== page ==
Among all the cereals growing on Earth, not all are included in the human diet. Their cultivation and production of food raw materials require a large amount of resources, but the longer global warming continues, the more the areas of those territories that can be cultivated shift.
A new study published in the journal Nature Communications by scientists from the University of Birmingham assesses the likelihood that modern cultivated land will continue to ensure healthy growth and harvest of corn, wheat, rice and other edible crops in the current century. However, taking into account the constantly growing population of the planet, simply preserving land is not enough — we must multiply the cultivated areas in order to adequately increase the amount of food produced.
Observations of scientists have shown that, due to the steady increase in the degree of global warming, the map of cultivated lands is undergoing strong changes. Some areas dry up or become unusable for other reasons indirectly related to the increase in temperature; others simply shift and are transferred to new lands. The eastern part of the USA (where most of the world’s corn is grown), Europe and part of South Africa will suffer greatly over the current century. In the northern latitudes, the forecasts are more favorable: warming not only does not kill crops, but also allows you to grow heat-loving crops where it was previously impossible.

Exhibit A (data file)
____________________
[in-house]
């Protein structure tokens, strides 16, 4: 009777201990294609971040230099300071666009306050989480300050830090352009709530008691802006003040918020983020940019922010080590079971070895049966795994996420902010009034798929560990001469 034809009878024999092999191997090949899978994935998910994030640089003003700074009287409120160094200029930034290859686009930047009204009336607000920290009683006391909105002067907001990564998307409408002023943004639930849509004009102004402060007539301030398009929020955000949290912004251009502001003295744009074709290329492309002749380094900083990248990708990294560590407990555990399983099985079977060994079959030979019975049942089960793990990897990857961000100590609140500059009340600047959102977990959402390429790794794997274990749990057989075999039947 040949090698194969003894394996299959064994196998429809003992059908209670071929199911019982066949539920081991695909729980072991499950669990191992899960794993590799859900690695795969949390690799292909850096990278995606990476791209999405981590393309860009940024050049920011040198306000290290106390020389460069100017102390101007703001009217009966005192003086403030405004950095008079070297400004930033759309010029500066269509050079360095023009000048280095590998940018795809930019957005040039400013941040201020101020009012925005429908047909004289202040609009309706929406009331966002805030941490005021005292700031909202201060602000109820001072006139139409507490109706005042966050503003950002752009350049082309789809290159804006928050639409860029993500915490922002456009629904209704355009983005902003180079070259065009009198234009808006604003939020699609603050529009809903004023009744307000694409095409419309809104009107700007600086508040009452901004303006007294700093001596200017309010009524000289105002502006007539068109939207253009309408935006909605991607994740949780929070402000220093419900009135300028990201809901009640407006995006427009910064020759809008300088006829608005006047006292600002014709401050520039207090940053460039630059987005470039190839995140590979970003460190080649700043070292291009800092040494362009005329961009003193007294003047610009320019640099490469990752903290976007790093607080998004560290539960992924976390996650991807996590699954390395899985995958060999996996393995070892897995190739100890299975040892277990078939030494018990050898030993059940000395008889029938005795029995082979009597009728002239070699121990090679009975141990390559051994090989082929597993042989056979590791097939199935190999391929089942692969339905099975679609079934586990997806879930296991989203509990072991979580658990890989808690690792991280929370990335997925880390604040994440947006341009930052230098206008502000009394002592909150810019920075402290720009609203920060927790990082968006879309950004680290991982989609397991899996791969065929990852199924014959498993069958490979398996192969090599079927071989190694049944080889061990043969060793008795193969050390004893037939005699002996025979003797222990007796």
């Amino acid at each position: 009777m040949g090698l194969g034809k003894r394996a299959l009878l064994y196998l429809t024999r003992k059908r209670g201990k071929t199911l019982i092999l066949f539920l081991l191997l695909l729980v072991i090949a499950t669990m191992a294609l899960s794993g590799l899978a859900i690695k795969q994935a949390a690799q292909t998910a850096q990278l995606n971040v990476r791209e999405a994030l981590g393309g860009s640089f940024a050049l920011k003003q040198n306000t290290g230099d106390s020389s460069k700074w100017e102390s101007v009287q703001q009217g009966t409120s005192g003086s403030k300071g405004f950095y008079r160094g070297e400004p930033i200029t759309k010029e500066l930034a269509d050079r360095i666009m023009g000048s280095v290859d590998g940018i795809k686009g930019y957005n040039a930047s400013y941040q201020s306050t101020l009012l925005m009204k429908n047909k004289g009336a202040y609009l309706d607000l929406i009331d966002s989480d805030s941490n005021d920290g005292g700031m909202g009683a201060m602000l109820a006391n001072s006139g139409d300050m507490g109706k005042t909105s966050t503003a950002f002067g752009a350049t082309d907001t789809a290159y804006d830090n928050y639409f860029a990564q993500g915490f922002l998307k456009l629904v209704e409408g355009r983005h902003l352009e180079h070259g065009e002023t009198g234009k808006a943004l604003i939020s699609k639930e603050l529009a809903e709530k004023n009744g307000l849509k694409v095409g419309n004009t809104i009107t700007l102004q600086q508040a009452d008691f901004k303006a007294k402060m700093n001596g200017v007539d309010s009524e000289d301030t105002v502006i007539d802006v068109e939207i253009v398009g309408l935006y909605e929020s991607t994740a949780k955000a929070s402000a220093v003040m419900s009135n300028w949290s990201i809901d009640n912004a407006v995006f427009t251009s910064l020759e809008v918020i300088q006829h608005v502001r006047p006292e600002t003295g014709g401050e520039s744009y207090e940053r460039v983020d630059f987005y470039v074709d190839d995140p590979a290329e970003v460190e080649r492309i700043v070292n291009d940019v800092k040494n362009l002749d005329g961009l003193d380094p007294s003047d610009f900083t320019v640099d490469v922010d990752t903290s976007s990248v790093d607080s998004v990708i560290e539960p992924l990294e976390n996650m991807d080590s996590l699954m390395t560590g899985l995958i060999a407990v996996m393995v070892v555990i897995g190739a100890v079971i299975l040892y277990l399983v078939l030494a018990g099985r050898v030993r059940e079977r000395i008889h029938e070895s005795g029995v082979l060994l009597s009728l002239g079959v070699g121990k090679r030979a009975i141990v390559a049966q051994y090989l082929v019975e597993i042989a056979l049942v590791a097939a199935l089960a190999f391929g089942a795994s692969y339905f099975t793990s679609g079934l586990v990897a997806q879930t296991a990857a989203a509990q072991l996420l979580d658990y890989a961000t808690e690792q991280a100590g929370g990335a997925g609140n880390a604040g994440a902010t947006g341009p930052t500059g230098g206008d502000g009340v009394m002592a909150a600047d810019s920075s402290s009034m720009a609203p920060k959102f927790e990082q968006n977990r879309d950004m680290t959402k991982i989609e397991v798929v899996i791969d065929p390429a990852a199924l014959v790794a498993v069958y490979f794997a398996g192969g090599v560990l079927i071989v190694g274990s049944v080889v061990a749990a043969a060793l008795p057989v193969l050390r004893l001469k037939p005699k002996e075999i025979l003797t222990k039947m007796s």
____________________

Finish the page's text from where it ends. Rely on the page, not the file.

However, the emergence of new agricultural areas cannot fully compensate for the loss of others. A farm is not only land, it requires a developed infrastructure and many other resources: an abundant source of fresh water, pest control equipment, experienced personnel and suitable transport routes. Creating complexes that can provide farmers with everything they need is a time—consuming and very expensive process.
Genetically modified cereals, which are more resistant to high temperatures and arid areas, can probably play an important role in adapting agriculture to climate change. Let’s hope that with the help of science, competent and far-sighted planning, as well as hard work, humanity will still be able to meet its ever-growing nutritional needs before it leads to a crisis.